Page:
WAYNE — Christie Frederick, a fifth-grade teacher at Fremont STARS… more>>
September 10th, 2014 by Amneris Solano
My experience as a Kenan Fellow has been an unexpected adventure. Since becoming an educator, I have not gone through any other professional development program that has served as both an inspiration and motivation.
This summer I interned at the NC Museum of Natural Sciences with Dr. Dan Fergus as part of the Students Discover citizen science project, “Pouring Over Our Pore Mites”.
My fellow Teacher-Scientists were Maribeth Evans and Kayla Norville. Together, we investigated several aspects of Demodex face mite biology that we will share with our students.
One is the possible connection between Demodex mites and the skin condition called rosacea. It is not clear, but the thought is that some of the bacteria that cause skin inflammation associated with rosacea reside inside of the mites. Another aspect we discussed over the summer is that of mite absence and presence, particularly on people under 18 years old. We also talked about mite phylogeny.
To date, data collected so far have shown that mites are consistently present on people over 18 years old. Students will be able to voluntarily get sampled and add valuable data that could help us understand mite presence/absence on younger people. It also will allow the students to play an active, participatory role in a research study that is current and ongoing.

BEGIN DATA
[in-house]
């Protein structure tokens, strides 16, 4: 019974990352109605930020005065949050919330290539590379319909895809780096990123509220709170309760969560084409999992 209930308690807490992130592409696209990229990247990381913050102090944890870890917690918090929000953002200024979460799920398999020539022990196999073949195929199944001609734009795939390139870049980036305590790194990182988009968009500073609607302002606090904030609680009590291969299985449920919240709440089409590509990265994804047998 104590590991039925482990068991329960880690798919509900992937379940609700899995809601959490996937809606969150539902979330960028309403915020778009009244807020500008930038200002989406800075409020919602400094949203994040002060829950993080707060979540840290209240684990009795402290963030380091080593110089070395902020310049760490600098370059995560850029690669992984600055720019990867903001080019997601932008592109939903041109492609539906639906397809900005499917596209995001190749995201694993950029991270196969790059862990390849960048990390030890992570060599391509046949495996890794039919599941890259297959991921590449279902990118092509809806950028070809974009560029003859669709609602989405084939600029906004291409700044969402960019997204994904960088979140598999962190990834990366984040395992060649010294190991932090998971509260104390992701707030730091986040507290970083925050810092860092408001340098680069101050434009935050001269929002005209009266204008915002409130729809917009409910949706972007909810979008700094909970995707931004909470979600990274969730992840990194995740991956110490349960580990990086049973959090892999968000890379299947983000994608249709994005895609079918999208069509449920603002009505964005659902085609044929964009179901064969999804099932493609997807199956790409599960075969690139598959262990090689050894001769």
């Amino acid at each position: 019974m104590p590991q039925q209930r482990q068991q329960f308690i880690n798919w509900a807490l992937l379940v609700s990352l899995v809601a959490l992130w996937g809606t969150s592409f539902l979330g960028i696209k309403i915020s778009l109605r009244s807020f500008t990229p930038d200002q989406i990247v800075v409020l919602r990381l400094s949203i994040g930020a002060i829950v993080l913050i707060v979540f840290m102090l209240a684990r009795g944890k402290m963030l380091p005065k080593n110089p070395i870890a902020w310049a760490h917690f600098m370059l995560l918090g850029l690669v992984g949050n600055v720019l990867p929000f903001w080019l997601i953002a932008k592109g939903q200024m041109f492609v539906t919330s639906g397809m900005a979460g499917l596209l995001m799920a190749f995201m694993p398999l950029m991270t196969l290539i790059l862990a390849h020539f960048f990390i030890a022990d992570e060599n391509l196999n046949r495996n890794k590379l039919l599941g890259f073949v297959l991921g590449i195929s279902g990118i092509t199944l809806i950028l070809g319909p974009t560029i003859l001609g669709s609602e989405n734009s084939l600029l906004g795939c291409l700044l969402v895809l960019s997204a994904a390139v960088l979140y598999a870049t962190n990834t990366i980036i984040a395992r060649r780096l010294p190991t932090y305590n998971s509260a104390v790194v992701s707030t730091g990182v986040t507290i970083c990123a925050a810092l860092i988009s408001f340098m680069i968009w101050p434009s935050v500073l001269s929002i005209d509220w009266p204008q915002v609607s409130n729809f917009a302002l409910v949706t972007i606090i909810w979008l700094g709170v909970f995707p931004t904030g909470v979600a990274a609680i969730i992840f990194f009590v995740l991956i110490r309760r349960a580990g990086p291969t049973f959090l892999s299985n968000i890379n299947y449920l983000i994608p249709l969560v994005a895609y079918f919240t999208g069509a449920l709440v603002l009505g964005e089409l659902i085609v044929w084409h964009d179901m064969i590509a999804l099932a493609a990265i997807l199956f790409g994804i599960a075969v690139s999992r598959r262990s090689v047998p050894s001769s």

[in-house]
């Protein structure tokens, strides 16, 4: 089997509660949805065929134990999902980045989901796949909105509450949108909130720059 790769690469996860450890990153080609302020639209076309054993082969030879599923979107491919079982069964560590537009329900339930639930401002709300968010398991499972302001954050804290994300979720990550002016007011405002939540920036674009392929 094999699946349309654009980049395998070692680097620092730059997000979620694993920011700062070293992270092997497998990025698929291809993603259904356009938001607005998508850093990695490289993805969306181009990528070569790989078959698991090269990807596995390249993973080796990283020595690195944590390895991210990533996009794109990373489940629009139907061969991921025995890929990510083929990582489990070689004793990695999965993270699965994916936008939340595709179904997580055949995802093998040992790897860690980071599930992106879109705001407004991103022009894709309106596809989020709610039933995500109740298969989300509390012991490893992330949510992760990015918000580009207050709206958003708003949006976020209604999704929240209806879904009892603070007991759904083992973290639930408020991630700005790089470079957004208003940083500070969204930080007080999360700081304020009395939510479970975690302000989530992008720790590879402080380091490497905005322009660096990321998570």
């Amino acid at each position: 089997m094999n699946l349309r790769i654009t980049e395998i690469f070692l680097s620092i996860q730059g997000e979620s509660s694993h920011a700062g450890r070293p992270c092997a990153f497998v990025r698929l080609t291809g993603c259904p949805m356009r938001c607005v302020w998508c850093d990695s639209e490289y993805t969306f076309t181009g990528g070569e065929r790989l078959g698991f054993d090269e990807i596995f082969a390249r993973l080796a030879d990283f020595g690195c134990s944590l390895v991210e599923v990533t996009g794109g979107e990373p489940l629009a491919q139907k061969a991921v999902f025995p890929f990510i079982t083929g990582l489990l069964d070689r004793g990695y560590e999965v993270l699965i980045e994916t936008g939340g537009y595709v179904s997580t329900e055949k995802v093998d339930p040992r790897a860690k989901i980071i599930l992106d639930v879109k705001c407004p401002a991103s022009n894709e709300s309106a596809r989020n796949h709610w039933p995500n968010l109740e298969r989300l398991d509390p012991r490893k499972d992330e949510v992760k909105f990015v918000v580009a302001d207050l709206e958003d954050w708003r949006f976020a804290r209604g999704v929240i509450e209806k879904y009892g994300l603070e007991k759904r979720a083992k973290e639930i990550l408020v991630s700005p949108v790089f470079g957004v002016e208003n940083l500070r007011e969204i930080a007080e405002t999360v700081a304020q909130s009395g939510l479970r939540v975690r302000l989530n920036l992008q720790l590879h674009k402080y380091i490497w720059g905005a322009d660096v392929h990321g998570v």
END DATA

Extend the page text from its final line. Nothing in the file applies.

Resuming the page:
In the classroom, we’ll collect samples from students (as well as potentially from their parents and my colleagues), with the help of Dr. Fergus we will look for the presence of mite DNA in the samples, sequence the mite DNA, and then the students will analyze sequence data, make graphs of the presence of mites based on participant age, and build a mite phylogeny, or evolutionary map, based on those DNA sequences. We’ll compare the mite phylogeny to the human evolutionary tree to see how well it tracks the migratory patterns of people groups across the world.
These are just some of the ways I am planning to incorporate my Kenan fellowship into my classroom. This experience has allowed me to realize that students often don’t get to see the discovery of science. We teach the concepts and recreate labs to show how science and scientists operate, and we may do a lab where we don’t know the outcome but this fellowship has provided an opportunity for students to engage in real discovery.
Another significant takeaway from my Kenan fellowship came in the form of a question. How do we teach this in the classroom? These scientists who mentored us this summer looked to us to help them translate the research to the classroom. So now I can inspire my students not just with words but a tangible research experience that they can interact with.
Overall, it has changed my perspective for the better of how I see science and education. I am grateful to have had this experience, grateful for the relationships I have made, and grateful to be a Kenan Fellow.
Willis Foster teaches at Kestrel Heights School in Durham. His fellowship was supported by a National Science Foundation Math Science Partnership Grant.